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Georgian parliament strips four journalists of accreditations

6 June 2024
Photo: Parliament of Georgia.

Georgian Dream has stripped four TV reporters from government–critical channels of their accreditation in less than a week, effectively barring the channels from covering parliamentary sessions.

Parliament revoked the accreditations of two TV Pirveli journalists, a journalist from Formula, and another from Mtavari Arkhi for violating regulations introduced by Parliamentary Speaker Shalva Papashvili last year.

The regulations, referred to as a  ‘code of conduct’, allow the authorities to strip journalists of their parliamentary accreditation for pressing MPs who refuse to answer their questions, as well as for other violations.

Journalists who have their parliamentary accreditation revoked cannot be replaced by another journalist from the same media outlet.

TV Pirveli reported on Wednesday that two of their journalists, Nata Kajaia and Maka Chikhladze, had their parliamentary accreditation revoked for a month.

Chikhladze was suspended from covering parliament at the request of majority MP Guram Macharashvili. The MP reportedly called for Chikhladze’s suspension because he had refused to answer her questions, despite consenting to an interview.

Chikhladze had asked Macharashvili about Vivian Ivanishvili, the daughter of Bidzina Ivanishvili, the billionaire founder and honourary chair of Georgian Dream. Vivian Ivanishvili is believed to reside in the US.


[Read more: Ivanishvili touts conspiracy theories at massive pro-government rally in Tbilisi]

Last month, the US announced its plans to impose travel and financial sanctions against individuals involved in the foreign agent law and their families. Washington has yet to reveal who they intend to sanction.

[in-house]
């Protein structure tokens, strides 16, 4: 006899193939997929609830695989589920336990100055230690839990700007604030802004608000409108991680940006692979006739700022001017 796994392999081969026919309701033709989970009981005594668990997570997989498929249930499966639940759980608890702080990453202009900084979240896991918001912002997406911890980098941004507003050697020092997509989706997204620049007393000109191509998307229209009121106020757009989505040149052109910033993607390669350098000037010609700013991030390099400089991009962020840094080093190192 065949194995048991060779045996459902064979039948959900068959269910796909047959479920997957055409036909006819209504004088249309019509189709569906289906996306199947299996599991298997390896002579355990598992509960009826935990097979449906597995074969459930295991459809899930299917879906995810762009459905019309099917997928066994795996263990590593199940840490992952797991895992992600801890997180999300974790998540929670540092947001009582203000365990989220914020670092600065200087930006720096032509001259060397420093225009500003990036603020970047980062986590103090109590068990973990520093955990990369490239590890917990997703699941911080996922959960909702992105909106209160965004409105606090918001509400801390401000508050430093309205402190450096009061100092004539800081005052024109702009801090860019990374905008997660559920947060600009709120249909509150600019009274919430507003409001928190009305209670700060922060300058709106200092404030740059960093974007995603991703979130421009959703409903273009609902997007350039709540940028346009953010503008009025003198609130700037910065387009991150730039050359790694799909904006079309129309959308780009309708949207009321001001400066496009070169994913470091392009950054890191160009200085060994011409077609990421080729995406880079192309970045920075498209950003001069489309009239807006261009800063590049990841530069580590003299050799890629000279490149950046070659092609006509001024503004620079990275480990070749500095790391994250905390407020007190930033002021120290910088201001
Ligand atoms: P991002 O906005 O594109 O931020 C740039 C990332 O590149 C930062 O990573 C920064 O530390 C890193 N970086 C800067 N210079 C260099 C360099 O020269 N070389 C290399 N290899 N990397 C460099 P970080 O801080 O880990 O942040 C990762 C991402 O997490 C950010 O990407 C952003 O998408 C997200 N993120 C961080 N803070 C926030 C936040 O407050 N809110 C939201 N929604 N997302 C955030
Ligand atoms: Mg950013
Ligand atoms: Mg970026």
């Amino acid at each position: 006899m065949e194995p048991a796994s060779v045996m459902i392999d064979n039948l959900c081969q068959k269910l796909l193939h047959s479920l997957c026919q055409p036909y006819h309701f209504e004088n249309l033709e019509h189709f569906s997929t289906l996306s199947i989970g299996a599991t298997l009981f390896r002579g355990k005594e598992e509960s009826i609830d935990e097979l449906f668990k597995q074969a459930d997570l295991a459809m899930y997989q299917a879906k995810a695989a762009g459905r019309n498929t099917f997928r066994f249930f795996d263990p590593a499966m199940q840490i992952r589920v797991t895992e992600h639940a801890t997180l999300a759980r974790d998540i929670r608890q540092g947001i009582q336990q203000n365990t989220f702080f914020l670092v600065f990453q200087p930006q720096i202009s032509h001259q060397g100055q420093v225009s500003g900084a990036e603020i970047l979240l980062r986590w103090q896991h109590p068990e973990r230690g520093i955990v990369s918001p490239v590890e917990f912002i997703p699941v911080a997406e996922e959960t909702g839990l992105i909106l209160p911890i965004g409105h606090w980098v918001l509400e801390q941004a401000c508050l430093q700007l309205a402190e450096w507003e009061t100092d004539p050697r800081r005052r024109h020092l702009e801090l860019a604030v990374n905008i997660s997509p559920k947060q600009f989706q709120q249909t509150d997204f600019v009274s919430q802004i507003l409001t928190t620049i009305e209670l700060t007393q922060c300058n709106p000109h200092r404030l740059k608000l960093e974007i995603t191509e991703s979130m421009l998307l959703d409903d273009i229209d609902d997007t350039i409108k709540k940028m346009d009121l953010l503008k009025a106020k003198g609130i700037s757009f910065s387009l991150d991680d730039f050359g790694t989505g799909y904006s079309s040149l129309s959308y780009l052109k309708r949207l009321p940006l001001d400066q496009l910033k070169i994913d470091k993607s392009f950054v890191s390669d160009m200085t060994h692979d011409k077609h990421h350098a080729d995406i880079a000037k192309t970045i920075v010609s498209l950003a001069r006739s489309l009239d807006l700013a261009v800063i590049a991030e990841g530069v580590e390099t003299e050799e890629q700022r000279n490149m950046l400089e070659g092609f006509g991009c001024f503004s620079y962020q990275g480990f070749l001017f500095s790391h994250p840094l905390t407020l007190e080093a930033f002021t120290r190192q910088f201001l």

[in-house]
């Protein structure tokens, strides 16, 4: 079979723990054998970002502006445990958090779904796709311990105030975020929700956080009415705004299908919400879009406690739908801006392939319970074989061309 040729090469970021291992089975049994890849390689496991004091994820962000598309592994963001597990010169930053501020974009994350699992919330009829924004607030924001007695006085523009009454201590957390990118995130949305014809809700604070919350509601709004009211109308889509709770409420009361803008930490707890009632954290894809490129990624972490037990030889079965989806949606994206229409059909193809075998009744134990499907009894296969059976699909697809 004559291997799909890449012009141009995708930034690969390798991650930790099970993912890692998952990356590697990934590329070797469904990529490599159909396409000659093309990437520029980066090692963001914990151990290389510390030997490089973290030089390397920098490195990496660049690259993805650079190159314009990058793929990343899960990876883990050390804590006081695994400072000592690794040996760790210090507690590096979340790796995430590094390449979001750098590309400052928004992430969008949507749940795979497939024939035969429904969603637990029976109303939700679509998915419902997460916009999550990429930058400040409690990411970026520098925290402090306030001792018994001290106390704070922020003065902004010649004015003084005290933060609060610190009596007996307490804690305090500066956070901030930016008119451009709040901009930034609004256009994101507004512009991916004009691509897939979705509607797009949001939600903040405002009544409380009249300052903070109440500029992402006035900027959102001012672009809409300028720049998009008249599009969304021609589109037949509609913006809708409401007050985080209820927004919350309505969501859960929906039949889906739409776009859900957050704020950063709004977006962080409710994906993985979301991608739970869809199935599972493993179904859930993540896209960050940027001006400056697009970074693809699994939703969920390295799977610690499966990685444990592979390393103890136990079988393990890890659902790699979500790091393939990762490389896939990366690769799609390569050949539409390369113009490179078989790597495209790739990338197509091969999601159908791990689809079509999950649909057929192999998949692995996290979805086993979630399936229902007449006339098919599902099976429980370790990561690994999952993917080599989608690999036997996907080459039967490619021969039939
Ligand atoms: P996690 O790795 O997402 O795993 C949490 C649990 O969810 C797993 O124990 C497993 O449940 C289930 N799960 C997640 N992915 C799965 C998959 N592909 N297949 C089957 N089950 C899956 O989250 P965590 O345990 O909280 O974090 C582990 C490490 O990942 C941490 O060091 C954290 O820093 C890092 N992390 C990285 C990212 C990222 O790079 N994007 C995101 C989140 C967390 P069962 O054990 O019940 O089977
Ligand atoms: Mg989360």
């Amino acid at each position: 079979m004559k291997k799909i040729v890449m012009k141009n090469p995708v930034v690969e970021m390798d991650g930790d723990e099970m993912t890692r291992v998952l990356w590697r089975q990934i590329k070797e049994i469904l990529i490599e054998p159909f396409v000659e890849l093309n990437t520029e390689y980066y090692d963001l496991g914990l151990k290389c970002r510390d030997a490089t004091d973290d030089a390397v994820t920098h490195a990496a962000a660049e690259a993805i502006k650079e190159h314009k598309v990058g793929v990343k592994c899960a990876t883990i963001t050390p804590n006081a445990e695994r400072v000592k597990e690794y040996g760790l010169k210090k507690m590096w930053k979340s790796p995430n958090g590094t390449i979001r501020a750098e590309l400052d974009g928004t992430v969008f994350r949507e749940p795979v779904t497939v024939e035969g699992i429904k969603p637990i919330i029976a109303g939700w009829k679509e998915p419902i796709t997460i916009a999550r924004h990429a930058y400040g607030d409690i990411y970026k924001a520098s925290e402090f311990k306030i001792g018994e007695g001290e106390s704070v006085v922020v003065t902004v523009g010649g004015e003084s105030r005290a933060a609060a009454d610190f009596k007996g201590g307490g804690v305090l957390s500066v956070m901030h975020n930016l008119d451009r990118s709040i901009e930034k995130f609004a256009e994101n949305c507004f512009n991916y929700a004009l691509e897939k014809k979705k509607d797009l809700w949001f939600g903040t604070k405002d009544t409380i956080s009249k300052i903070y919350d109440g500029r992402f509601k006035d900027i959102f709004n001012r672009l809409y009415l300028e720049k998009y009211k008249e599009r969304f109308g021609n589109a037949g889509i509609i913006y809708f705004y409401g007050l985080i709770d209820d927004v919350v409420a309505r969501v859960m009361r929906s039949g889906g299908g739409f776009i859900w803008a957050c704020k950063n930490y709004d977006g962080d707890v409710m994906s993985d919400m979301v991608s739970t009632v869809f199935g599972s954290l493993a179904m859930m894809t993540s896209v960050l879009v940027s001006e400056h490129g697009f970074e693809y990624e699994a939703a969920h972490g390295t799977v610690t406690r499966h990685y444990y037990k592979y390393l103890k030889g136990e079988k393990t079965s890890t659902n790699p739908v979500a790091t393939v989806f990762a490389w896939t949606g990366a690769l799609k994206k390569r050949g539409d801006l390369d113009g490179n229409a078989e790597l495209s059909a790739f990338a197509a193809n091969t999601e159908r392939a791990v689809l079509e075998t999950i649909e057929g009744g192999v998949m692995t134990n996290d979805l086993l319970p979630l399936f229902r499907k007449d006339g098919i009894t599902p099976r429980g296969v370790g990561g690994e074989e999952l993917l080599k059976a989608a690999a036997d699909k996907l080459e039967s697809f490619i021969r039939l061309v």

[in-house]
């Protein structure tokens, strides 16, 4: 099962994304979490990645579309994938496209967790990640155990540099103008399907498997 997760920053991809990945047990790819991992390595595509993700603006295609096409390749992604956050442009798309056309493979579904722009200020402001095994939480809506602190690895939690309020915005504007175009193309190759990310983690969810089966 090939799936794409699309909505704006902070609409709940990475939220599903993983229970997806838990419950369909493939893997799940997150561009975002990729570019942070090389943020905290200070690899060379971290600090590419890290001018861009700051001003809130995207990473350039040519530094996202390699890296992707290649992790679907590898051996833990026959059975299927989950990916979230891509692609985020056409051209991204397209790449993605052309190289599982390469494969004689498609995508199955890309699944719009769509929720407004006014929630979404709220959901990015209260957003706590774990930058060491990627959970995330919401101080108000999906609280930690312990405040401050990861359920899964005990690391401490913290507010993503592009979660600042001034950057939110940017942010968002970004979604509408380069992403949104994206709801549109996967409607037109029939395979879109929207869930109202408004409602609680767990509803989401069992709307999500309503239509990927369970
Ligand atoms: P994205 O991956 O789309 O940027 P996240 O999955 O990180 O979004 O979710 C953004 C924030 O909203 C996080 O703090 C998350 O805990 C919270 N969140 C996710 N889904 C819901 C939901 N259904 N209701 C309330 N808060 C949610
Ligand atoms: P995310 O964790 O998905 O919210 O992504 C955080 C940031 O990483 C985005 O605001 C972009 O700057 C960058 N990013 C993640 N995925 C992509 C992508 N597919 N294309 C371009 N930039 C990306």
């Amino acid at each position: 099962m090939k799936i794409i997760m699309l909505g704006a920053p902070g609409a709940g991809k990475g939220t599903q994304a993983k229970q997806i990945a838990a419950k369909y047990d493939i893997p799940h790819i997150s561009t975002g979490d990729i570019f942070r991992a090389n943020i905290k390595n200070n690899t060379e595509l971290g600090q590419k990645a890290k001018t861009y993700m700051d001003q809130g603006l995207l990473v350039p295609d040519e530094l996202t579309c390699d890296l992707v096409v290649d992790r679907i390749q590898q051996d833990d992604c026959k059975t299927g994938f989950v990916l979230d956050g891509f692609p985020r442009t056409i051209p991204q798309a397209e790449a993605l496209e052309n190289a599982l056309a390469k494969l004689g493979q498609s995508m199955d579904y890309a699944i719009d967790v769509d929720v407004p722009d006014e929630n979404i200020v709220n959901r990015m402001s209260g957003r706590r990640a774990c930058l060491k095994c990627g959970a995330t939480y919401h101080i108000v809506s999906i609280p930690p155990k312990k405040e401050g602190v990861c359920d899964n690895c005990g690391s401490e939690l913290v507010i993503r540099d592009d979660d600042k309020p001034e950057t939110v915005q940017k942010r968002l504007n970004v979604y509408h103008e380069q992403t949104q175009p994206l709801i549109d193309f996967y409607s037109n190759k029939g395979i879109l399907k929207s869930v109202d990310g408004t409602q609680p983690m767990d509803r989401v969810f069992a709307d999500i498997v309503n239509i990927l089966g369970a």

Parliament has claimed that Macharashvili had not consented to speaking on record, and that they banned Chikhladze for refusing to stop recording him.

Parliament stripped Kajaia of her accreditation at the request of Georgian Dream MP Sozar Subari, who also claimed that the journalist was recording him despite not consenting to be interviewed.

Both Subari and Macharashvili are members of People’s Power, a Georgian Dream satellite parliamentary group.

Nodar Meladze, a senior producer at Pirveli, wrote on Facebook that the TV channel had only received parliament’s notice about Kajaia’s suspensions 10 days after the fact.

‘Repressive rules approved by the speaker of parliament are misused by the MPs, which have already created dangerous precedents’, he stated.

The two Pirveli reporters were the latest journalists to have their accreditation revoked in less than a week; Georgian Dream MP and vice speaker Nino Tsilosani had earlier requested that Formula journalist Sopo Gozalishvili and Mtavari Arkhi’s Nino Balanchivadze be barred from covering sessions.

Gozalishvili was banned from covering parliament for six months.

RFE/RL has reported that Gozalishvili was banned for pressing Tsilosani for comments despite her refusal.

Balanchivadze was working on a report about expected US travel sanctions on Georgian Dream officials or MPs who voted for the foreign agent law. Tsilosani told the journalist that she would submit an application to have her ‘sanctioned’.

[Read more: Reports emerge of US visa revocations over Georgia foreign agent law]

Tsilosani recently made headlines after pressing charges against Data Kuprava, a citizen who shouted ‘traitor’ at her, of stalking her.

After being questioned at court on Wednesday, Kuprava told Formula that he intended to sue Tsilosani over false accusations.

‘This is a campaign of intimidation that representatives of Georgian Dream have been carrying out for a long time’, said Kuprava.

‘I am going to file a statement with the police and the prosecutor’s office that she [Tsilosani] has falsely accused me on a false charge. Although I have no hope that anyone will punish or reprimand Nino Tsilosani’.

The bans came after Papuashvili indefinitely barred online media from covering parliamentary sessions, allowing only TV reporters to enter the building.

The announcement was met with condemnation by the Charter of Journalistic Ethics, which stated that the Georgian Dream-led parliament was using its rules as a ‘punitive tool against critical media’.

‘The charter calls on the chair of the parliament to refuse to use the [regulations] as an instrument of revenge against journalists’.

Read in Armenian on CivilNet.
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